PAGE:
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John Bascom - Creator of Science of Mind - progenitor of New Thought

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John Bascom's

Science of Mind

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Introduction - Intellect - Mental Science's Divisions - Intellect's Divisions and Perceptions - The Understanding - The Reason - The Dynamics of the Intellect - Physical Feelings - Intellectual Feelings - Spiritual Feelings - Dynamics of Feelings - The Will - The Nervous System - Nervous System of Man - Executive Volition - Primary Volition, or Choice - Dynamics of the Will and the Mind - The Relations of the Systems Here Offered to Prevalent Forms of Philosophy - Index - Contents -


there be any, is unperceived. A local substance perfectly penetrable, yet having odor, color, and flavor, would doubtless be regarded by us as matter.

Lesson 28 - 10. Consciousness as a source of knowledge - p.123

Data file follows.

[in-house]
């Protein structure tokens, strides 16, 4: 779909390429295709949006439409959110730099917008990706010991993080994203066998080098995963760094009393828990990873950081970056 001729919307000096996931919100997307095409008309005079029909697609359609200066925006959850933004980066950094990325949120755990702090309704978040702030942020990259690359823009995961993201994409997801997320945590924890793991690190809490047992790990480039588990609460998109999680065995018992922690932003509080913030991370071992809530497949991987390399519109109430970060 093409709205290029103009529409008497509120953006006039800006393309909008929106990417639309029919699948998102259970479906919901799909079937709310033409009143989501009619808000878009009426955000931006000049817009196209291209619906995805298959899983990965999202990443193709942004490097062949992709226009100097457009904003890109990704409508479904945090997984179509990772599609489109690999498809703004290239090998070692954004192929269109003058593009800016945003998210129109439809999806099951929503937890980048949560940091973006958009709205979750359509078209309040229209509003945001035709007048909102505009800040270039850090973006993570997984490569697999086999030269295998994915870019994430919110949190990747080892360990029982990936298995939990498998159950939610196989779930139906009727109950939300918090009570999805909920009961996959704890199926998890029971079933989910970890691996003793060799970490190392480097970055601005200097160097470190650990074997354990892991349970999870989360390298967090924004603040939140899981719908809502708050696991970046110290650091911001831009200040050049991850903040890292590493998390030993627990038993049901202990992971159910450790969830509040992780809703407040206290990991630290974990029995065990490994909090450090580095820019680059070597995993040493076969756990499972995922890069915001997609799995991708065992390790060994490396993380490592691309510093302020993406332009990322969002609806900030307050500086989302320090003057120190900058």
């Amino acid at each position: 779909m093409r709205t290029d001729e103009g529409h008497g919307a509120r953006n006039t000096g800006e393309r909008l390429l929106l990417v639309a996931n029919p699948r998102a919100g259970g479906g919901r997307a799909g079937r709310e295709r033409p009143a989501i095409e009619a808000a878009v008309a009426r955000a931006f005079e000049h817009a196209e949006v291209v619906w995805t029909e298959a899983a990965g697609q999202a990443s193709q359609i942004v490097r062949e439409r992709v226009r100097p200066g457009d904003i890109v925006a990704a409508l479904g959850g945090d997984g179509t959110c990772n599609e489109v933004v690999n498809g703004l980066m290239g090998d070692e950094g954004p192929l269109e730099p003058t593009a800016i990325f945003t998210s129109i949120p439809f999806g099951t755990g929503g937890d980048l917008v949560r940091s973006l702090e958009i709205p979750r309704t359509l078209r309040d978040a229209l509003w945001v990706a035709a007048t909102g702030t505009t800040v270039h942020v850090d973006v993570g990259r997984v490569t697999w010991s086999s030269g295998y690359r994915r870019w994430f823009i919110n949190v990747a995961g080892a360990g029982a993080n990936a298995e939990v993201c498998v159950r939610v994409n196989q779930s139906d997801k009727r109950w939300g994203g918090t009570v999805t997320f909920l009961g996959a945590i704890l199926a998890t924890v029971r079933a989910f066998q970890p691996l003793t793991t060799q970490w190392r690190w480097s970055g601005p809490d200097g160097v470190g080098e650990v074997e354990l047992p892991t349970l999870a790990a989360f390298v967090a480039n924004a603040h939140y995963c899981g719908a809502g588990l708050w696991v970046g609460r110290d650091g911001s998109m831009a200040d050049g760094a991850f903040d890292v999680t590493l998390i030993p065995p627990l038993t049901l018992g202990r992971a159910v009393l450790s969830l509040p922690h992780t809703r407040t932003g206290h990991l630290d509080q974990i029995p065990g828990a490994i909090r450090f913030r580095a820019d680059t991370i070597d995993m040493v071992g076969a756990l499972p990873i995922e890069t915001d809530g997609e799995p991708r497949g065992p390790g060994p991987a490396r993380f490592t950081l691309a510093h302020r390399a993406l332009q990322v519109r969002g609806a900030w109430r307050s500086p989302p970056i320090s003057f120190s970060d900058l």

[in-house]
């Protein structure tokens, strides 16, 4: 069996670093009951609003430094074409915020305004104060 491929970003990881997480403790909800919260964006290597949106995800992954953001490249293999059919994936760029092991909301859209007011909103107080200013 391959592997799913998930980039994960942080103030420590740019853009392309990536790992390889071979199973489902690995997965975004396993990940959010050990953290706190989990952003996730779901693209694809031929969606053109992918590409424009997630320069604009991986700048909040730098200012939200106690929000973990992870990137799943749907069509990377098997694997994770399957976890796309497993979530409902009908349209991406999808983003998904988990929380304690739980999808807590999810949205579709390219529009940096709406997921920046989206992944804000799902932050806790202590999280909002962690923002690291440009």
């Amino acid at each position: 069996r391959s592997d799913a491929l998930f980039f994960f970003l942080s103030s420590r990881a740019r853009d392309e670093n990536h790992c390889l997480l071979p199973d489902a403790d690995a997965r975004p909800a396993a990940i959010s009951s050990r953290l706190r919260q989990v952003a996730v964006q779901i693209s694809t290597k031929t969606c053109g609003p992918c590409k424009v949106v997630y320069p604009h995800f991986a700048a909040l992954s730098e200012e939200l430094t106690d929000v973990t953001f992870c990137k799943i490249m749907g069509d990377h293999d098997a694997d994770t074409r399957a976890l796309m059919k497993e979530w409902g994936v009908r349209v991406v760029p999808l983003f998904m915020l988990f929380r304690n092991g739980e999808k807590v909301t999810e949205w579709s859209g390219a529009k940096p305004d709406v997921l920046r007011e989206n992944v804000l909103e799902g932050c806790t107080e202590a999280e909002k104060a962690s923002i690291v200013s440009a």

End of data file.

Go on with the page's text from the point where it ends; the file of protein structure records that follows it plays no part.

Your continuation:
10. Consciousness, or the inner sense, the remaining means of a direct knowledge of phenomena, requires but brief notice. Our chief difficulty in conceiving this source of knowledge, and in speaking of it, is found in the language we are compelled to employ, and the confusion already occasioned by it. Self-consciousness, or consciousness, or the inner sense, is not a method of the mind's action, is not a faculty of perception. These words are used by us simply to express the fact that the mind knows what it does; that its states, acts, experiences, are necessarily open to itself, not by any direct effort of attention on its part, but by virtue of the very fact that they are its own states. We cannot readily speak of this knowledge which the mind has of its own phases of activity without seeming to imply more than we intend; to imply an explicit form, or faculty, or means of knowing. What we wish to draw attention to, as a second source of phenomenal matter, is the familiarity of the mind with its own thoughts, feelings, volitions; and hence its power through memory to make them objects of attention, analysis, inquiry. By these processes primarily is philosophy established, the phenomena of mind separated' into their elements, and the laws of their combination discovered. Consciousness furnishes only the bare data of mental facts, the perceptions or thoughts present, and is not in the least responsible for their accuracy. Its verity is only involved in rendering them as they are, that is, as they lie in the mind. Whether we perceive what we think we perceive, whether we know what we think we know, that is, the objective justness of our mental action, these are quite different inquiries. The subjective state is all that is revealed in consciousness, and this is

 

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